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I have been having some trouble with port knocking my VNC, as when I nmap my rpi, the vnc ports are still open, here is my config file (excuse the lame sequence, I haven't fully set it up yet) :

[options]
    UseSyslog

[SSH]
    sequence    = 6000,7000,8000
    seq_timeout = 5
    command     = /sbin/iptables -A INPUT -s %IP% -p tcp --dport 3197 -j 
    ACCEPT
    tcpflags    = syn
    cmd_timeout = 10
    stop_command = /sbin/iptables -D INPUT -s %IP% -p tcp --dport 3197 -j 
    ACCEPT

[openVNC1]
    sequence    = 8000,6000,4000
    seq_timeout = 5
    command     = /sbin/iptables -A INPUT -s %IP% -p tcp --dport 3197 -j 
    ACCEPT
    tcpflags    = syn,ack

[closeVNC1]
    sequence    = 4000,6000,8000
    seq_timeout = 5
    command     = /sbin/iptables -D INPUT -s %IP% -p tcp --dport 3197 -j 
    ACCEPT
    tcpflags    = syn,ack

 [openVNC2]
    sequence    = 3000,5000,7000
    seq_timeout = 5
    command     = /sbin/iptables -A INPUT -s %IP% -p tcp --dport 3197 -j 
    ACCEPT
    tcpflags    = syn,ack

[closeVNC2]
    sequence    = 7000,5000,3000
    seq_timeout = 5
    command     = /sbin/iptables -D INPUT -s %IP% -p tcp --dport 3197 -j 
ACCEPT
    tcpflags    = syn,ack

It still appears as open, and I can assess it too. This is strange, as it worked for my ssh. Any suggestions?

0

Solution 1

I got it to work, iptables was not being executed, nor was knockd as a service, unless you ran the knockd command. I fixed this by using a start file, and ufw.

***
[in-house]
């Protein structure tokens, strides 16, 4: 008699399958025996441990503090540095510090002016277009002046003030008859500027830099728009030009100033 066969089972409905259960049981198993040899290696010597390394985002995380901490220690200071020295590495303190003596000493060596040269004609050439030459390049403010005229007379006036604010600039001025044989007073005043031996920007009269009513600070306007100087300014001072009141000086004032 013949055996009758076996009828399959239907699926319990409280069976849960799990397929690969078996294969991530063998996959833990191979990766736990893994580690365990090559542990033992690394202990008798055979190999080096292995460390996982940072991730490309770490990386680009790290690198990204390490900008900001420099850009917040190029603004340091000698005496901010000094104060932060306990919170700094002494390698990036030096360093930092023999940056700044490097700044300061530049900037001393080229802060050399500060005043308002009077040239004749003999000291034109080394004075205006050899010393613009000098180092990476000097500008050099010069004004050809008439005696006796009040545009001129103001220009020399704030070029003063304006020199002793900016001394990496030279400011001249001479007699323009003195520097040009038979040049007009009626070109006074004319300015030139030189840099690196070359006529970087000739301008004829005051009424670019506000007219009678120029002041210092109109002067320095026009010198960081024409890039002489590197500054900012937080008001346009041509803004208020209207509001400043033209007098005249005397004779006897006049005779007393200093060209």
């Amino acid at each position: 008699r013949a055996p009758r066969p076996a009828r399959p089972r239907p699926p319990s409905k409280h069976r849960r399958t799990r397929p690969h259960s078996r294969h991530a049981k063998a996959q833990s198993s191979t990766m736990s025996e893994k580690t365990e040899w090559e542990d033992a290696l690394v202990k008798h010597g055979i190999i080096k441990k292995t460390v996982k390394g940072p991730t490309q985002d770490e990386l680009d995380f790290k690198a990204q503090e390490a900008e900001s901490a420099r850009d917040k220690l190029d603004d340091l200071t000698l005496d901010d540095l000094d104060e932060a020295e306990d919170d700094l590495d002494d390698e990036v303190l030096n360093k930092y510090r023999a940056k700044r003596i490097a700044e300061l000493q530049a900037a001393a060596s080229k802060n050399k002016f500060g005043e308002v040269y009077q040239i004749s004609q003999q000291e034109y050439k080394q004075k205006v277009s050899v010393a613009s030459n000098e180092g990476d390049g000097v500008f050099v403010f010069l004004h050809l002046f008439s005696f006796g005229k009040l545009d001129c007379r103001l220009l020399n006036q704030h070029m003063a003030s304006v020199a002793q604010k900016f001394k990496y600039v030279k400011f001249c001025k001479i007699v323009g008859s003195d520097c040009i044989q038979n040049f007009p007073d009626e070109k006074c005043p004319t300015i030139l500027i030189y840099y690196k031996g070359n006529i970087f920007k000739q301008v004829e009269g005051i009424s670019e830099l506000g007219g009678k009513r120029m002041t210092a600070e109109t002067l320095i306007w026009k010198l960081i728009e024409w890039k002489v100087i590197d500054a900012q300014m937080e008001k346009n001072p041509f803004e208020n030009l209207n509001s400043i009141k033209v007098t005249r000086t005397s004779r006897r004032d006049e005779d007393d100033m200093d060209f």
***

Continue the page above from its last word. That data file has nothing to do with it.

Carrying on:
I discovered that the iptables directory was not a thing, and it wan't being executed, so I was thinking about similar applications which allow you to do basically the same. So I thought, ufw.

I edited /etc/knockd.conf, and restarted it. This is what I was done:

[options]
    logfile = /var/log/knockd.log
    interface = wlan0
[SSH]
    sequence    = 0001:tcp,0021:udp,1011:udp
    tcpflags = syn
    seq_timeout = 15
    start_command = ufw allow 3197
    cmd_timeout = 10
    stop_command = ufw deny 3197

[VNC1]
    sequence    = 3002:udp,5000:udp,2892:tcp
    tcpflags = syn
    seq_timeout = 15
    start_command = ufw allow 5900
    cmd_timeout = 25
    stop_command = ufw deny 5900

[VNC2]
    sequence    = 3003:udp,9083:tcp,8909:udp
    tcpflags = syn
    seq_timeout = 15
    start_command = ufw allow 5901
    cmd_timeout = 25
    stop_command = ufw deny 5901

I made a file in /etc/init.d/ , and named it startup.sh, I followed this guide: https://www.cyberciti.biz/tips/linux-how-to-run-a-command-when-boots-up.html

This is what I wrote: https://imgur.com/a/rgHP3

Basically, it resets the firewall on startup, and then sets the allowed ports for my pi, and puts it in the background, just like a service.

After this, reboot your pi, and it should all work! This is a nice workaround and overall efficiency.

Solution 2

Well. a friend found out this link, just do it from here instead: https://www.howtoforge.com/tutorial/how-to-use-port-knocking-to-hide-the-ssh-port-from-attackers-on-ubuntu

Have fun not being paranoid!


Posted by the OP as an edit to the question.

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